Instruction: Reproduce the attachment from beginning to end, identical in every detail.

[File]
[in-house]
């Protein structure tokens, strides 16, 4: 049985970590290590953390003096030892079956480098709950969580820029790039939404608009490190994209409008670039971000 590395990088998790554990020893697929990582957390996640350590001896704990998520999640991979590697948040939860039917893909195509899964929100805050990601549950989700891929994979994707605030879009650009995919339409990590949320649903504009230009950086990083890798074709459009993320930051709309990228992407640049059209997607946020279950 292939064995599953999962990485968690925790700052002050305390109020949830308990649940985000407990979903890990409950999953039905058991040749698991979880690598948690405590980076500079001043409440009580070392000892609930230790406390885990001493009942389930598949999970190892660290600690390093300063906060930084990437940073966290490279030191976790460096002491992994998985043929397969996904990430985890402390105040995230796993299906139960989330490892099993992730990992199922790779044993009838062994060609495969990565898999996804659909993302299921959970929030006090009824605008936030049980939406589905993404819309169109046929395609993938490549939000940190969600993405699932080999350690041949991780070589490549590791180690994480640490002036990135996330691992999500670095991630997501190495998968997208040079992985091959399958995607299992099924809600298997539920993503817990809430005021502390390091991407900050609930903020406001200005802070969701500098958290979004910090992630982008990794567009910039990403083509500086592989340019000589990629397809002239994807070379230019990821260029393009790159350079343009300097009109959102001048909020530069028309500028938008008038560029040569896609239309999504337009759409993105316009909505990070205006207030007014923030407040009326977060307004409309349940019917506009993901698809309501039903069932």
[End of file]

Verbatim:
[in-house]
């Protein structure tokens, strides 16, 4: 049985970590290590953390003096030892079956480098709950969580820029790039939404608009490190994209409008670039971000 590395990088998790554990020893697929990582957390996640350590001896704990998520999640991979590697948040939860039917893909195509899964929100805050990601549950989700891929994979994707605030879009650009995919339409990590949320649903504009230009950086990083890798074709459009993320930051709309990228992407640049059209997607946020279950 292939064995599953999962990485968690925790700052002050305390109020949830308990649940985000407990979903890990409950999953039905058991040749698991979880690598948690405590980076500079001043409440009580070392000892609930230790406390885990001493009942389930598949999970190892660290600690390093300063906060930084990437940073966290490279030191976790460096002491992994998985043929397969996904990430985890402390105040995230796993299906139960989330490892099993992730990992199922790779044993009838062994060609495969990565898999996804659909993302299921959970929030006090009824605008936030049980939406589905993404819309169109046929395609993938490549939000940190969600993405699932080999350690041949991780070589490549590791180690994480640490002036990135996330691992999500670095991630997501190495998968997208040079992985091959399958995607299992099924809600298997539920993503817990809430005021502390390091991407900050609930903020406001200005802070969701500098958290979004910090992630982008990794567009910039990403083509500086592989340019000589990629397809002239994807070379230019990821260029393009790159350079343009300097009109959102001048909020530069028309500028938008008038560029040569896609239309999504337009759409993105316009909505990070205006207030007014923030407040009326977060307004409309349940019917506009993901698809309501039903069932």